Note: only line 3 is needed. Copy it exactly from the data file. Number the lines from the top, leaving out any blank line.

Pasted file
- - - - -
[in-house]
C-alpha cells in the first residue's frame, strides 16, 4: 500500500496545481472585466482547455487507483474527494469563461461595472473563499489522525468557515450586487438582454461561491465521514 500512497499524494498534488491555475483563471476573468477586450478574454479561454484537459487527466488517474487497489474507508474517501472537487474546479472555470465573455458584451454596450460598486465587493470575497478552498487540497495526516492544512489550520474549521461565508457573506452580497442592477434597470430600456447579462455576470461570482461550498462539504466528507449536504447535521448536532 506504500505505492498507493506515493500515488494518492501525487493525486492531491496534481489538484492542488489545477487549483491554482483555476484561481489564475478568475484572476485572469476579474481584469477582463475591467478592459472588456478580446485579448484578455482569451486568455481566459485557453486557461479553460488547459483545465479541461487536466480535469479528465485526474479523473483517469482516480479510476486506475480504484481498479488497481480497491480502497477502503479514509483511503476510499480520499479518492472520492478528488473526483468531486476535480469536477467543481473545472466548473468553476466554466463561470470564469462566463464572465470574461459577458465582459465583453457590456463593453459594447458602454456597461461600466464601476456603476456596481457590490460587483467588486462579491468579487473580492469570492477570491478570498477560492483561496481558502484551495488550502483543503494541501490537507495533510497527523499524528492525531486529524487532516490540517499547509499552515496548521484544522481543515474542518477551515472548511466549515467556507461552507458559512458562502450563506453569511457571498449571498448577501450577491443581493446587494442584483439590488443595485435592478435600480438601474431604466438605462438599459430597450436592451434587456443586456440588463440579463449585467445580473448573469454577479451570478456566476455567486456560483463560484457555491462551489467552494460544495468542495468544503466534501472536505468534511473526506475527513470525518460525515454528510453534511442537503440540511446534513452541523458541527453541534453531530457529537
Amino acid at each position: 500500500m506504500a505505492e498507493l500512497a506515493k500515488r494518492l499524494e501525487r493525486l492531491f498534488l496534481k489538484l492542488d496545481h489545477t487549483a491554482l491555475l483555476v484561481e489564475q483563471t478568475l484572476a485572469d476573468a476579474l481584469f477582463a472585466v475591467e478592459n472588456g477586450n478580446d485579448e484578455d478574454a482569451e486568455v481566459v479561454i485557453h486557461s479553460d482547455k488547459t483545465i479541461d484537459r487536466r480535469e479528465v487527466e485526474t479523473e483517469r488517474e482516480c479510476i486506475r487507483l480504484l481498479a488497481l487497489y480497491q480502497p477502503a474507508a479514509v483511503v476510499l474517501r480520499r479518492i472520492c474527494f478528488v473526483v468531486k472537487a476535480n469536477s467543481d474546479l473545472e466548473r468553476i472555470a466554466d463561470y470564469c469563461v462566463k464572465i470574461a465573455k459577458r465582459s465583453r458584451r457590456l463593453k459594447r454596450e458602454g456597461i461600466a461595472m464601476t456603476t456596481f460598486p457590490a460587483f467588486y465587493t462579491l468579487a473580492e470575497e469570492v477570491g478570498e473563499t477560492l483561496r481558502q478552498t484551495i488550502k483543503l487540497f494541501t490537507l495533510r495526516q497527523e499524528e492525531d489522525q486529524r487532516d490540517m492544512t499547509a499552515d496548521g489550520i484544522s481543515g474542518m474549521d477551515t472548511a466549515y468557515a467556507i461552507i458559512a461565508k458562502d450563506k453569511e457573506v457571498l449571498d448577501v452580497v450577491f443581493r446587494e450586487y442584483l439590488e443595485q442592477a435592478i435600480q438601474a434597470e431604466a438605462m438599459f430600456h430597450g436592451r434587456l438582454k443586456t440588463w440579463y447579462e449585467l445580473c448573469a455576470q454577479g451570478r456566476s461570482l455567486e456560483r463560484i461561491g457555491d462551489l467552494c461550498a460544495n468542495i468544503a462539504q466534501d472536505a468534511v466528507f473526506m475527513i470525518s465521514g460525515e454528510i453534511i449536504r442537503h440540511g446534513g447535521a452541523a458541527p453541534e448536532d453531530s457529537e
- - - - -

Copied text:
Amino acid at each position: 500500500m506504500a505505492e498507493l500512497a506515493k500515488r494518492l499524494e501525487r493525486l492531491f498534488l496534481k489538484l492542488d496545481h489545477t487549483a491554482l491555475l483555476v484561481e489564475q483563471t478568475l484572476a485572469d476573468a476579474l481584469f477582463a472585466v475591467e478592459n472588456g477586450n478580446d485579448e484578455d478574454a482569451e486568455v481566459v479561454i485557453h486557461s479553460d482547455k488547459t483545465i479541461d484537459r487536466r480535469e479528465v487527466e485526474t479523473e483517469r488517474e482516480c479510476i486506475r487507483l480504484l481498479a488497481l487497489y480497491q480502497p477502503a474507508a479514509v483511503v476510499l474517501r480520499r479518492i472520492c474527494f478528488v473526483v468531486k472537487a476535480n469536477s467543481d474546479l473545472e466548473r468553476i472555470a466554466d463561470y470564469c469563461v462566463k464572465i470574461a465573455k459577458r465582459s465583453r458584451r457590456l463593453k459594447r454596450e458602454g456597461i461600466a461595472m464601476t456603476t456596481f460598486p457590490a460587483f467588486y465587493t462579491l468579487a473580492e470575497e469570492v477570491g478570498e473563499t477560492l483561496r481558502q478552498t484551495i488550502k483543503l487540497f494541501t490537507l495533510r495526516q497527523e499524528e492525531d489522525q486529524r487532516d490540517m492544512t499547509a499552515d496548521g489550520i484544522s481543515g474542518m474549521d477551515t472548511a466549515y468557515a467556507i461552507i458559512a461565508k458562502d450563506k453569511e457573506v457571498l449571498d448577501v452580497v450577491f443581493r446587494e450586487y442584483l439590488e443595485q442592477a435592478i435600480q438601474a434597470e431604466a438605462m438599459f430600456h430597450g436592451r434587456l438582454k443586456t440588463w440579463y447579462e449585467l445580473c448573469a455576470q454577479g451570478r456566476s461570482l455567486e456560483r463560484i461561491g457555491d462551489l467552494c461550498a460544495n468542495i468544503a462539504q466534501d472536505a468534511v466528507f473526506m475527513i470525518s465521514g460525515e454528510i453534511i449536504r442537503h440540511g446534513g447535521a452541523a458541527p453541534e448536532d453531530s457529537e